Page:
Mucous membrane pemphigoid - Oral Mucosal Lesion
To date, autoantibodies to 3 different antigens in the basement membrane zone have been identified: laminin 332 (previously laminin 5), the β4 unit of α6β4 integrin, and BP180. Those patients with autoantibodies to α6β4 integrin present with predominantly ocular disease.
MMP affects the mucous membranes and, less commonly, the skin. The mouth is involved most frequently, followed by the conjunctiva. MMP causes painful ulcers and erosions in the oral cavity. Because oral hygiene is difficult to perform, gingival lesions are exacerbated by plaque build-up. Patients will often report pain and bleeding on tooth brushing. Patients also avoid hard and spicy foods and may lose weight because of reduced food intake. While cicatrization is common in the larynx, eye, and skin, it is uncommon in the oral mucosa. Oral MMP is almost twice as common in females as it is in males, and it is seen most frequently in older individuals.
Nasal, anogenital, laryngeal, and esophageal mucosal surfaces can also be affected, leading to epistaxis, perianal erythema and scarring, phimosis or vaginal scarring, and hoarseness or dysphagia, respectively. Scarring is the endpoint for all sites of involvement except the oral mucosa. Cutaneous disease, when present, most frequently accompanies mucous membrane disease. Occasionally, cutaneous blistering and scarring dominate the clinical picture (so-called Brunsting-Perry variant).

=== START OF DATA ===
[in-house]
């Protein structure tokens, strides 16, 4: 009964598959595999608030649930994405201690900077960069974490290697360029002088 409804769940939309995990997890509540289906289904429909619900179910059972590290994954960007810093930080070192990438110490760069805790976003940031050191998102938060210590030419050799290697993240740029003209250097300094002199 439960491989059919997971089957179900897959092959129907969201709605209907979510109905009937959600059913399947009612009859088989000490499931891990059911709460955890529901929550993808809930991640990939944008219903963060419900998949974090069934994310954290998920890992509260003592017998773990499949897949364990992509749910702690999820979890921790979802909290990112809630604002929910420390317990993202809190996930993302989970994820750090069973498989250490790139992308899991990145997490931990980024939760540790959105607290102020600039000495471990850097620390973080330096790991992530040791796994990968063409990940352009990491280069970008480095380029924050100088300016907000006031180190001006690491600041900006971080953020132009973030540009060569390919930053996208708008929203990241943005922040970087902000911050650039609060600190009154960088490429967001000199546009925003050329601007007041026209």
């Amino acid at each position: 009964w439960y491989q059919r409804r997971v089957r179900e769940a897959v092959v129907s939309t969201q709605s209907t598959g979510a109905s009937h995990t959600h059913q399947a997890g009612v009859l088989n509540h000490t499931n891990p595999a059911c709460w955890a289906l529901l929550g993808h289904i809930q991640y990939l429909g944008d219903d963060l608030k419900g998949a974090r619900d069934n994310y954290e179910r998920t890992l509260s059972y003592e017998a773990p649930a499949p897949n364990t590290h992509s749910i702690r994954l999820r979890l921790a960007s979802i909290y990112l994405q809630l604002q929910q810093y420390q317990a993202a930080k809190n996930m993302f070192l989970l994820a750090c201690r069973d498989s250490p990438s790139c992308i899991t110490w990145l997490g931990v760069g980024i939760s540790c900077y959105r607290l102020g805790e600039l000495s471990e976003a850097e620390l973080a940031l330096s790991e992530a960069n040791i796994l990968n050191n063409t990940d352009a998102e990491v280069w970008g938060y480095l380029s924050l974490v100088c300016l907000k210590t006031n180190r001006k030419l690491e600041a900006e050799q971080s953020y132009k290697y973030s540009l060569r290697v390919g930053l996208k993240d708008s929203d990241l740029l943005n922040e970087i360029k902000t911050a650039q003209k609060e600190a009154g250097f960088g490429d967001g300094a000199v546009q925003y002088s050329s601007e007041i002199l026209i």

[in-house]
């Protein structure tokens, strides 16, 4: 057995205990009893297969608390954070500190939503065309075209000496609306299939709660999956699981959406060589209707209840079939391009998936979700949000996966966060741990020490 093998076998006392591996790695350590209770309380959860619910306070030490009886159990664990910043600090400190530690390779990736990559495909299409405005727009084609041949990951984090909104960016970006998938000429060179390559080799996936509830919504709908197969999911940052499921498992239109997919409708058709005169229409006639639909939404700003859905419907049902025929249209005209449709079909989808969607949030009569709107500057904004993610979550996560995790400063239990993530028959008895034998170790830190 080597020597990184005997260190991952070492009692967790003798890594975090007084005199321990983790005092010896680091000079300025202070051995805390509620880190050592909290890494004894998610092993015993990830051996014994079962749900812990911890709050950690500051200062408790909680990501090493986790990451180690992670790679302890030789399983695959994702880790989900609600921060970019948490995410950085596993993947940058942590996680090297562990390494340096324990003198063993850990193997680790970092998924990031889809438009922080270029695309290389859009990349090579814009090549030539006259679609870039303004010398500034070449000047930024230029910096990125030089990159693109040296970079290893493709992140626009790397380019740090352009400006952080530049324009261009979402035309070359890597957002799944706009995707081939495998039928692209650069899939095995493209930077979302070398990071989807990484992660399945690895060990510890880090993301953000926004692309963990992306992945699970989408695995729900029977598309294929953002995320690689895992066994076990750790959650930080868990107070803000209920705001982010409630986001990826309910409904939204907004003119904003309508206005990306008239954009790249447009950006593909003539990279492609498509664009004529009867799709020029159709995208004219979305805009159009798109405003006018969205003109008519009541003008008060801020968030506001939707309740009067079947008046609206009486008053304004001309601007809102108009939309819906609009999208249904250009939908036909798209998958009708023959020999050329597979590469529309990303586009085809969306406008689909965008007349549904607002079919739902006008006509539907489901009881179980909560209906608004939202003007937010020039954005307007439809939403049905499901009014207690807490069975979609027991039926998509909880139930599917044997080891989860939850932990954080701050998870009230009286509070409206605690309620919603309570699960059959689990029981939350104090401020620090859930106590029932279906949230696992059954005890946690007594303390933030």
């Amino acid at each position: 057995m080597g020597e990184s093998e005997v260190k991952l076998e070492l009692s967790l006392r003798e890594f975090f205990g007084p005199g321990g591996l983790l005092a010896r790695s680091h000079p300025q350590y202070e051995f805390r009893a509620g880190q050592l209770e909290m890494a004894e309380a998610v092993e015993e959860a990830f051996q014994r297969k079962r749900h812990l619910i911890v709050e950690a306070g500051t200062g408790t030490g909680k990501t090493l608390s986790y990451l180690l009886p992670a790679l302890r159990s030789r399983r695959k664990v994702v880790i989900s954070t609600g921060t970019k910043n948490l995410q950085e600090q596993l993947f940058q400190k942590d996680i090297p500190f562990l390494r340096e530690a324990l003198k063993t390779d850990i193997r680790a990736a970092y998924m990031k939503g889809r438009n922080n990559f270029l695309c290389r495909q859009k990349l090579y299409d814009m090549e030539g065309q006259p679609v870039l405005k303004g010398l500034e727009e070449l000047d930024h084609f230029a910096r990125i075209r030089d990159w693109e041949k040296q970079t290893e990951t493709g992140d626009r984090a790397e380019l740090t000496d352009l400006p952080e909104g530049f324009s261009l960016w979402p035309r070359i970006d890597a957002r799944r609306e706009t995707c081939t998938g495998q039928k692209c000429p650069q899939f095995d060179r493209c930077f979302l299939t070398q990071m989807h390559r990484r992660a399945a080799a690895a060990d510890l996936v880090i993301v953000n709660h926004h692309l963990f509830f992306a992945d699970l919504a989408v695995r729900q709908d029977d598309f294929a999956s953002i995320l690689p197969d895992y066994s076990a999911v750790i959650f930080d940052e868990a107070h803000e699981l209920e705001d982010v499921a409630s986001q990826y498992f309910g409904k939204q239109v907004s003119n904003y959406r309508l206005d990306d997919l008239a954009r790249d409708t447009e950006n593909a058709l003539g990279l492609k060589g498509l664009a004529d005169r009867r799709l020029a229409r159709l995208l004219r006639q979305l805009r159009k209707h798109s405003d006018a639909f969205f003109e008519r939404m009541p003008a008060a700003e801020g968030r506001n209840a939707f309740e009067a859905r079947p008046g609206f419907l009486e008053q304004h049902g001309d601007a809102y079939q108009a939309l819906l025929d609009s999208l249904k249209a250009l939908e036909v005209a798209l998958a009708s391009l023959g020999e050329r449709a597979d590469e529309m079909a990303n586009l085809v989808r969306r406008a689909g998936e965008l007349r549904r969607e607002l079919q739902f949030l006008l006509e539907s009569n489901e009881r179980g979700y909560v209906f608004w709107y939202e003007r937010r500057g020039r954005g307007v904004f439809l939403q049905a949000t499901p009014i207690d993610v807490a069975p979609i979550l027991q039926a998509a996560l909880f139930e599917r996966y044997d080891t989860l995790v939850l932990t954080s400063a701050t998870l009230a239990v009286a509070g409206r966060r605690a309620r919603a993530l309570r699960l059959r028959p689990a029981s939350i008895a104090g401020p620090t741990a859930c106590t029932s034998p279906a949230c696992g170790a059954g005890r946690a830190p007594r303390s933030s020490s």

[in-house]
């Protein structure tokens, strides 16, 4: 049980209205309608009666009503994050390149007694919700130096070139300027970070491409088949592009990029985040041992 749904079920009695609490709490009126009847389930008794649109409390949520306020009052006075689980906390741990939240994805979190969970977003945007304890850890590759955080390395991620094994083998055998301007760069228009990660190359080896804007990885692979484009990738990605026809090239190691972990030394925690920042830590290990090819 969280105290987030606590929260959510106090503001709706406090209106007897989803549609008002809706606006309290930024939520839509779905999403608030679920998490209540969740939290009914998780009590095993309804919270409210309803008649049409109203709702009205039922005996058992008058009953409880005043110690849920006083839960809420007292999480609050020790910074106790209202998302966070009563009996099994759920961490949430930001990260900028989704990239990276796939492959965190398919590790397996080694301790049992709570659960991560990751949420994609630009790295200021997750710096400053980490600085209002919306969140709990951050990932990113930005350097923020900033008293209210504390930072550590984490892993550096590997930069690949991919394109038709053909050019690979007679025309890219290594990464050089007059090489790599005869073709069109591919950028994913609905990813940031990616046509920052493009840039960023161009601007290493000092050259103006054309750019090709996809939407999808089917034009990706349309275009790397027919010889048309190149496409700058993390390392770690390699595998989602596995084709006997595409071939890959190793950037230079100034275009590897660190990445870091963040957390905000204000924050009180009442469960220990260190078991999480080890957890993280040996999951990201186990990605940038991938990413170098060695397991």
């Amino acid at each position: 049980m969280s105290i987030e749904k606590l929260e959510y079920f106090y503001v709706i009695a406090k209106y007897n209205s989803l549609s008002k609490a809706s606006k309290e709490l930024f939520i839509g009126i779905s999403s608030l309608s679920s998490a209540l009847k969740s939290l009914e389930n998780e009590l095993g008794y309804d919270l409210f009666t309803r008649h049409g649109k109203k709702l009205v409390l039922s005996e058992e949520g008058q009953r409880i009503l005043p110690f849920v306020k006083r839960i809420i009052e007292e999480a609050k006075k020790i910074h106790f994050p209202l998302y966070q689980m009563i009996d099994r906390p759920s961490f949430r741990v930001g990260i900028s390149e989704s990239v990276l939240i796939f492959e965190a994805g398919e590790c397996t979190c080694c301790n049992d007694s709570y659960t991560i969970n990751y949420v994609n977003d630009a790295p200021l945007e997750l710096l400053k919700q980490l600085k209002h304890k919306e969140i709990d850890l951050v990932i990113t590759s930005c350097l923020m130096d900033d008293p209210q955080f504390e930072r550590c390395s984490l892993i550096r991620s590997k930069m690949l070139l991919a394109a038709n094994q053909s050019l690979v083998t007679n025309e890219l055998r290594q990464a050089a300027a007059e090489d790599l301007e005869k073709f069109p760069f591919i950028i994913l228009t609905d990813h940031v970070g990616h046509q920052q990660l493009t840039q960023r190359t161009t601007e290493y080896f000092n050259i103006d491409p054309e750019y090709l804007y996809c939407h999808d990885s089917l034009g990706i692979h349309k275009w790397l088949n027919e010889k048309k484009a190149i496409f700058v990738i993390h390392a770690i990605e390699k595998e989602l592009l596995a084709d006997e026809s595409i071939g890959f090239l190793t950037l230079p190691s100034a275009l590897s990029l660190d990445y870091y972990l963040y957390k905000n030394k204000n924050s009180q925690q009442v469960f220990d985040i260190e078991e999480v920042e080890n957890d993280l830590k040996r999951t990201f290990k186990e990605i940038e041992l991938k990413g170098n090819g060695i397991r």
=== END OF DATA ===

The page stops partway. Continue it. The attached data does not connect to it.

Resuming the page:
Lesions develop over weeks to months.
L12.1 – Cicatricial pemphigoid
34250006 – Cicatricial pemphigoid
- Lichen planus – This may present as desquamative gingivitis, and Wickham striae may be present on the buccal mucosa.
- Hypersensitivity reactions such as plasma cell gingivitis may also present similarly.
- Pemphigus vulgaris – This is often although not always associated with skin lesions. The mouth ulcers are often the first manifestation and may precede skin lesions by months to years. Lesions of pemphigus are more likely to be ragged, superficial erosions.
- Epidermolysis bullosa acquisita – This almost invariably presents with typical skin lesions.
- Linear IgA disease – This may be indistinguishable, clinically.
- Bullous pemphigoid – This is almost always associated with skin lesions.
- Chronic (oral) erythema multiforme
- Mycoplasma pneumoniae-induced rash and mucositis (MIRM)
- Severe aphthous ulcerations – They do not affect the keratinized attached mucosa of the gingiva.
- Behçet disease
- Mucositis from chemotherapy